Authors: Jessica Beck
Tags: #Cozy, #Foodie
Table of Contents
THE DONUT MYSTERIES, BOOK 25
Devil’s Food Defense
Donut Mystery #25 Devil’s Food Defense
Copyright © 2016 by Jessica Beck All rights reserved.
First Edition: May 2016
No part of this book may be reproduced, scanned, or distributed in any printed or electronic form without permission. Please do not participate in or encourage piracy of copyrighted materials in violation of the author’s rights. This is a work of fiction. Names, characters, places, and incidents either are the product of the author’s imagination or are used fictitiously, and any resemblance to actual persons, living or dead, business establishments, events, or locales is entirely coincidental.
Recipes included in this book are to be recreated at the reader’s own risk. The author is not responsible for any damage, medical or otherwise, created as a result of reproducing these recipes. It is the responsibility of the reader to ensure that none of the ingredients are detrimental to their health, and the author will not be held liable in any way for any problems that might arise from following the included recipes.
The First Time Ever Published!
The 25th Donut Mystery.
Jessica Beck is the
New York Times
Bestselling Author of the Donut Mysteries, the Classic Diner Mysteries, the Ghost Cat Cozy Mysteries, and the Cast Iron Cooking Mysteries.
To my dearly beloved,
For never giving up on me!
When kindly old Gray Vincent is stabbed after Movie Night in the Park, everyone is puzzled as to why anyone would want to kill him, but when Gray’s past sins are revealed, it’s just amazing to the folks in April Springs that the man was able to keep his secrets so long, and so well. Or did he? Was Gray struck down because of his past, or because of something that happened more recently? With Jake away on family business, Suzanne and Grace are determined to find out as they dig into the past and try to discover who killed him, and why.
ovie Night in the Park was an annual celebration in my hometown of April Springs, North Carolina, held to honor the arrival of spring as well as the naming of our town. It was usually a time of fun and food, a chance to embrace the official end of winter and prepare for the eventual coming of warmer days, though we often had to bundle up for the outdoor movie showing.
Dial M for Murder
had been available as a free rental this year, and Momma, head of the committee, had taken advantage of the opportunity to save the town budget a little money. Besides, it was an old favorite of my mother’s, and I wouldn’t put it past her to force her taste onto the rest of the town in such an overt manner.
Unfortunately, murder was exactly what we got, and not just on the big screen.
Homicide had found its way back to April Springs, and once again, I was right in the thick of it.
can’t believe we’re back at the shop again already,” Emma said with a sigh as she started her dishwashing routine for the second time that day. We’d finished our normal run and had closed up Donut Hearts at eleven that morning, which was our regular schedule, but our break this time had been a short one, since we’d both come back to the shop three hours later to start it all again.
“Remember, it’s for a good cause,” I said. I was glad that I’d taken a nap during our time off. I knew that I’d need all of the rest I could get, and it hadn’t been too tough to find the time, given the fact that Jake was in Raleigh visiting his older sister and her children. Sarah had been raising Paul and Amy alone for most of their lives, and my husband made pilgrimages there every so often to give them a man’s influence in their lives. The kids loved him, and his older sister absolutely adored him. She’d been a big fan of Jake’s first wife too, and I constantly had the feeling that she would never think that I’d be good enough for her little brother. I did my best to accompany Jake to Raleigh every now and then, but I would have been lying if I said I wasn’t happy to have the movie night festivities as an excuse to miss this particular trip.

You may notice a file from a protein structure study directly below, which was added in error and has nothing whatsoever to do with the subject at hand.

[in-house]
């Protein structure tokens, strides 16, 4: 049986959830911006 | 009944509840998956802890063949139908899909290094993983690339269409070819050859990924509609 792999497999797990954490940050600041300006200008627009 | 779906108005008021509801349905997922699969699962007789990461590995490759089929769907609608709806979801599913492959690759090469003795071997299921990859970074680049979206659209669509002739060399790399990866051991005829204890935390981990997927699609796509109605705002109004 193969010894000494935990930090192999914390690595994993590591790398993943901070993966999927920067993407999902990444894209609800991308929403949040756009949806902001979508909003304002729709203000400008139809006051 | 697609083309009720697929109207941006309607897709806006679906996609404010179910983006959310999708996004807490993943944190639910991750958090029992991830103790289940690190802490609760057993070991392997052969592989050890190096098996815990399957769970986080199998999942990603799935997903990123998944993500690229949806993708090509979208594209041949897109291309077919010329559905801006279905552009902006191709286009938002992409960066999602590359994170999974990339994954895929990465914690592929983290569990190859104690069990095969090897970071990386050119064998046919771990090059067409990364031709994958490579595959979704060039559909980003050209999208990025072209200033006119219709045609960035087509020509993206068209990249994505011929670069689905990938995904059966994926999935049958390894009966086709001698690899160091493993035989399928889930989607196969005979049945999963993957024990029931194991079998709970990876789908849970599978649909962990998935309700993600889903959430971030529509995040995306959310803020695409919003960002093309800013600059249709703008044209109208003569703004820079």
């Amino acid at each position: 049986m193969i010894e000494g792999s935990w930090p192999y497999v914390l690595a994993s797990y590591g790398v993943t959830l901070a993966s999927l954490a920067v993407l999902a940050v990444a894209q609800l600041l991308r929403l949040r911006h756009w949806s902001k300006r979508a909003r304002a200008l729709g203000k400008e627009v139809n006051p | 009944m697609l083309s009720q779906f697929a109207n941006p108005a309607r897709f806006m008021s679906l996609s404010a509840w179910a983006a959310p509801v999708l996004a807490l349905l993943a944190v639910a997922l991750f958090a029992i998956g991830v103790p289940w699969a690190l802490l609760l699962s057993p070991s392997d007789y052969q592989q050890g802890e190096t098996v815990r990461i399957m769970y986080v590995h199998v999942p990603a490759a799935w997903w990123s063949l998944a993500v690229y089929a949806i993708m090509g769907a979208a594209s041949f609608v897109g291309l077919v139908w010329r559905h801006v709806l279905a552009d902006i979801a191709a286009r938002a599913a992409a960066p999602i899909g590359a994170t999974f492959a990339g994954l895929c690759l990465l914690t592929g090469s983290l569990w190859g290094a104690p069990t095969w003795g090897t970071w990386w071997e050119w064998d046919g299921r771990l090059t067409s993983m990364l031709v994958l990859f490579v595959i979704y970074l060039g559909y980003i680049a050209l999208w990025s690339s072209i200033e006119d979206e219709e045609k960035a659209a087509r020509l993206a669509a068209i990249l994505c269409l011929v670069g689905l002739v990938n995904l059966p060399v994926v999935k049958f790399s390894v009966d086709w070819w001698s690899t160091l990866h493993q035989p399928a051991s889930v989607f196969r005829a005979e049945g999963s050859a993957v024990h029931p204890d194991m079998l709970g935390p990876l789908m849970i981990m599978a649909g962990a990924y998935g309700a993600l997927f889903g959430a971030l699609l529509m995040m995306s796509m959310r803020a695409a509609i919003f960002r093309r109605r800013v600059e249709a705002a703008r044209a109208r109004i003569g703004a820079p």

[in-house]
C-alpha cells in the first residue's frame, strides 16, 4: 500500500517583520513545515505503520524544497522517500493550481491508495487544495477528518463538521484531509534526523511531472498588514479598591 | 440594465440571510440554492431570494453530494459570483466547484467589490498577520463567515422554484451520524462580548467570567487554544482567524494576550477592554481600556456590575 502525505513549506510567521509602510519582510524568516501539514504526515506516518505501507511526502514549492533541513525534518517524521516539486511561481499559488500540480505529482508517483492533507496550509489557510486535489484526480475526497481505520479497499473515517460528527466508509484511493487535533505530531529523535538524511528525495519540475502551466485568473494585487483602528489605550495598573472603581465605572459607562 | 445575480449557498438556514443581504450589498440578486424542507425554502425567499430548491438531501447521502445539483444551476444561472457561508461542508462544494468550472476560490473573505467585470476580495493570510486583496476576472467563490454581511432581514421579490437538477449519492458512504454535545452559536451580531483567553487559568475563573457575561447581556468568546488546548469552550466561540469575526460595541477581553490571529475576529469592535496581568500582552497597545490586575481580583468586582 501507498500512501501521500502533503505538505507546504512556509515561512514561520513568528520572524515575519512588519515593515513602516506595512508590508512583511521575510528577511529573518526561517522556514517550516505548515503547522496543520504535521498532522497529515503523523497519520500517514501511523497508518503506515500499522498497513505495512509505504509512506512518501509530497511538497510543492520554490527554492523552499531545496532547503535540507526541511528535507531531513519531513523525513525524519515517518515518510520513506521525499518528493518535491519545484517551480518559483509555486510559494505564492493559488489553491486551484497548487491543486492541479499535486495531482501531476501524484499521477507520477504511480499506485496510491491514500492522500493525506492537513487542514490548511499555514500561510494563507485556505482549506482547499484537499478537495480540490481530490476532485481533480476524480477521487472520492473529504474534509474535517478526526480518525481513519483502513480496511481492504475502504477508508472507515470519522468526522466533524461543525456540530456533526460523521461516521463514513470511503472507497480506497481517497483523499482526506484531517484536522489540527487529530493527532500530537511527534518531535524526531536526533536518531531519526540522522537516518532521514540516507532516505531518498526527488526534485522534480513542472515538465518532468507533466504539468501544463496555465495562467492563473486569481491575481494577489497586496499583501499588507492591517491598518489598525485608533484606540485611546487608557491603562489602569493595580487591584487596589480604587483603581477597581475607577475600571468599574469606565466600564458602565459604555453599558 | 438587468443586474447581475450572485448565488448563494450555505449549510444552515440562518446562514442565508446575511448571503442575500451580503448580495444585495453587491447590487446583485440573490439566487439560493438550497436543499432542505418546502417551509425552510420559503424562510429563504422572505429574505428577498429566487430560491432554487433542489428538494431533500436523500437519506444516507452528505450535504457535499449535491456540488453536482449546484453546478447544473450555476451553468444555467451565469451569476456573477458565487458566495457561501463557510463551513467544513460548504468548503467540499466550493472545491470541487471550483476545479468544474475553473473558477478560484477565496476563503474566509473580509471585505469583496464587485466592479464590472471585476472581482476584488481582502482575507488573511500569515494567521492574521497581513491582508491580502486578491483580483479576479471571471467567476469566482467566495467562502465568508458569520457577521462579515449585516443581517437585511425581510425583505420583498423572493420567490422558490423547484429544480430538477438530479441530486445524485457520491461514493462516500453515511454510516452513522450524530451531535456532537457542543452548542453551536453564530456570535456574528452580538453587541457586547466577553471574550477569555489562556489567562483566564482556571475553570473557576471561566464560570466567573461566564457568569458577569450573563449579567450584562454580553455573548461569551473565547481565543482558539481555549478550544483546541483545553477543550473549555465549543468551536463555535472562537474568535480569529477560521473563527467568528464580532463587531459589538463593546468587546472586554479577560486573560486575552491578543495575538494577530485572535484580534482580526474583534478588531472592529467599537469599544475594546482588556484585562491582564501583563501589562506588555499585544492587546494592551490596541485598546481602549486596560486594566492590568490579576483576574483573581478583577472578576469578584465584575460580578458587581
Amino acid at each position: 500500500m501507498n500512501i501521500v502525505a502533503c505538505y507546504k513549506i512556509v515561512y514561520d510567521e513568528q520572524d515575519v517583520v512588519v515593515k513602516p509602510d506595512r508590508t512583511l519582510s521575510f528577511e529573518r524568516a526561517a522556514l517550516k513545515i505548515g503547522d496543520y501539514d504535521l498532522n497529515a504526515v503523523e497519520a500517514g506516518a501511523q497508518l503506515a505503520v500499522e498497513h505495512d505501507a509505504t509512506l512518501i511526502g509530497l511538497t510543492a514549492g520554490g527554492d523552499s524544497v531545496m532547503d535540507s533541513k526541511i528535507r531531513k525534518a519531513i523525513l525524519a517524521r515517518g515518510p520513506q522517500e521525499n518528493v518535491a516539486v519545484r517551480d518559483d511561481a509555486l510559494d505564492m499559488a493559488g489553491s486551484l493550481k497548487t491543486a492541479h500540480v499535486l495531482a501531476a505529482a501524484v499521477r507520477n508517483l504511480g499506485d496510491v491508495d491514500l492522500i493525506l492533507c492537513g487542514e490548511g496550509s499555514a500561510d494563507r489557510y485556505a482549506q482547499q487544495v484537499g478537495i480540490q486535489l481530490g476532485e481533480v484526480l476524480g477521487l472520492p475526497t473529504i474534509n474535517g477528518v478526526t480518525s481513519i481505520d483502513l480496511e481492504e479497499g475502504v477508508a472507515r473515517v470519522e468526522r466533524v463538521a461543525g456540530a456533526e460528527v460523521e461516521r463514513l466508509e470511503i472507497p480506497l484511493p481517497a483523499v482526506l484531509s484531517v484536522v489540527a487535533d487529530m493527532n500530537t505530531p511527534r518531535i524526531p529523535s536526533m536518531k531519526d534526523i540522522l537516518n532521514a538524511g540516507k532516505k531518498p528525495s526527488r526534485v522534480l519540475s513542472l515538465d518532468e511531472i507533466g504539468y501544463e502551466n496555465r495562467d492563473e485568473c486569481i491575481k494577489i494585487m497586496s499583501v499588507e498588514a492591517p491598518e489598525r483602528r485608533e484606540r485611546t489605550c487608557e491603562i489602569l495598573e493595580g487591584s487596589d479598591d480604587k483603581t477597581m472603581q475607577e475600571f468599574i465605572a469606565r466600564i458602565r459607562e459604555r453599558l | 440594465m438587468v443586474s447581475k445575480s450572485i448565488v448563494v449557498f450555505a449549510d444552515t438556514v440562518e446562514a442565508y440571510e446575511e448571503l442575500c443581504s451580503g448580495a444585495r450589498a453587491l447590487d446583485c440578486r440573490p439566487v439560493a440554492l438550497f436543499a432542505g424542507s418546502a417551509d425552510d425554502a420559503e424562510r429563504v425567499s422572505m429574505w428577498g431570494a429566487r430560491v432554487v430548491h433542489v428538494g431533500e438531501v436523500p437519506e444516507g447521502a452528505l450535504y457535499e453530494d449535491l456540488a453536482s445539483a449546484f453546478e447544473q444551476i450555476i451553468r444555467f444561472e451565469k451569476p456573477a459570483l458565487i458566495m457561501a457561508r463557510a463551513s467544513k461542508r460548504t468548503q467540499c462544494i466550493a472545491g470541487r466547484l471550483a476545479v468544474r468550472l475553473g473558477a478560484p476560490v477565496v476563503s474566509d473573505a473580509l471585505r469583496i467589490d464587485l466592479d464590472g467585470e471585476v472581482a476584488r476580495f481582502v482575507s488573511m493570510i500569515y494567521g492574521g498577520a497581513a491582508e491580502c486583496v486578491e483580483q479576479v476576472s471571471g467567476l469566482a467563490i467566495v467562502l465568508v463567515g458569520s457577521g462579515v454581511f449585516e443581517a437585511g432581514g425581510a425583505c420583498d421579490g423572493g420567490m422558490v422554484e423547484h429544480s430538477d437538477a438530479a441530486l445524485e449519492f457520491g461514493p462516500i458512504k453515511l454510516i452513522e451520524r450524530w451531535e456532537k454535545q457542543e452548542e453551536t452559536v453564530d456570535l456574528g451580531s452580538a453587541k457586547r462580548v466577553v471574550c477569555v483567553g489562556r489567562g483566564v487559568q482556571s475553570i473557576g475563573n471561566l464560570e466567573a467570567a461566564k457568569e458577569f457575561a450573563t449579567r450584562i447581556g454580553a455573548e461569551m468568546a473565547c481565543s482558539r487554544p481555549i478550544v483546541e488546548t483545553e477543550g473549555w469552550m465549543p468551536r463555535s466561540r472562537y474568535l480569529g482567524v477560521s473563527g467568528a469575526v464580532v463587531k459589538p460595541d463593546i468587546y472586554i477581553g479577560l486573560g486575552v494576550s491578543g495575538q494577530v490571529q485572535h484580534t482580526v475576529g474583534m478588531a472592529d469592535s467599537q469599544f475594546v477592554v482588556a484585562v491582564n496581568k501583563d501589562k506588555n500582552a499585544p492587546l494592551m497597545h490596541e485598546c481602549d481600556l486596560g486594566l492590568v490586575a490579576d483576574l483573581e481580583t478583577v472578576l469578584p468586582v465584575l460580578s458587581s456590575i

“Are we at least making a little money ourselves for the event?” Emma asked. Since she’d taken over the donut shop two days a week on a regular basis, she’d become much more interested in the financial aspects of running Donut Hearts. I wouldn’t say that we had a competition going about who made the shop the most money during our respective times at the helm, but it was a friendly rivalry that did nothing but help our bottom line.
“Yes, I won’t make the mistake of ever just giving them away again.” I’d made that error once in the past, and the cost of the supplies we’d provided had nearly wiped out two months’ worth of profit. I was all for contributing my services to a worthy cause, but I wasn’t going to give up my supply costs, too, and if we could make a little something for our trouble over and above that, I thought it only fair. “Our donuts, coffee, and hot chocolate will all be on sale at their regular prices, but we’re donating half the profits this evening to the Food Bank.” The bank was a relatively new group in town, and they provided meals for those who couldn’t afford them. It had helped me as well, since our overages went straight to them every day. I hated throwing out good donuts just because no one had chosen them that day, plus, it gave me a tax write-off, something that was dear to my heart, especially as April 15th approached.
“I’m glad the shop is getting something out of it, too,” Emma said.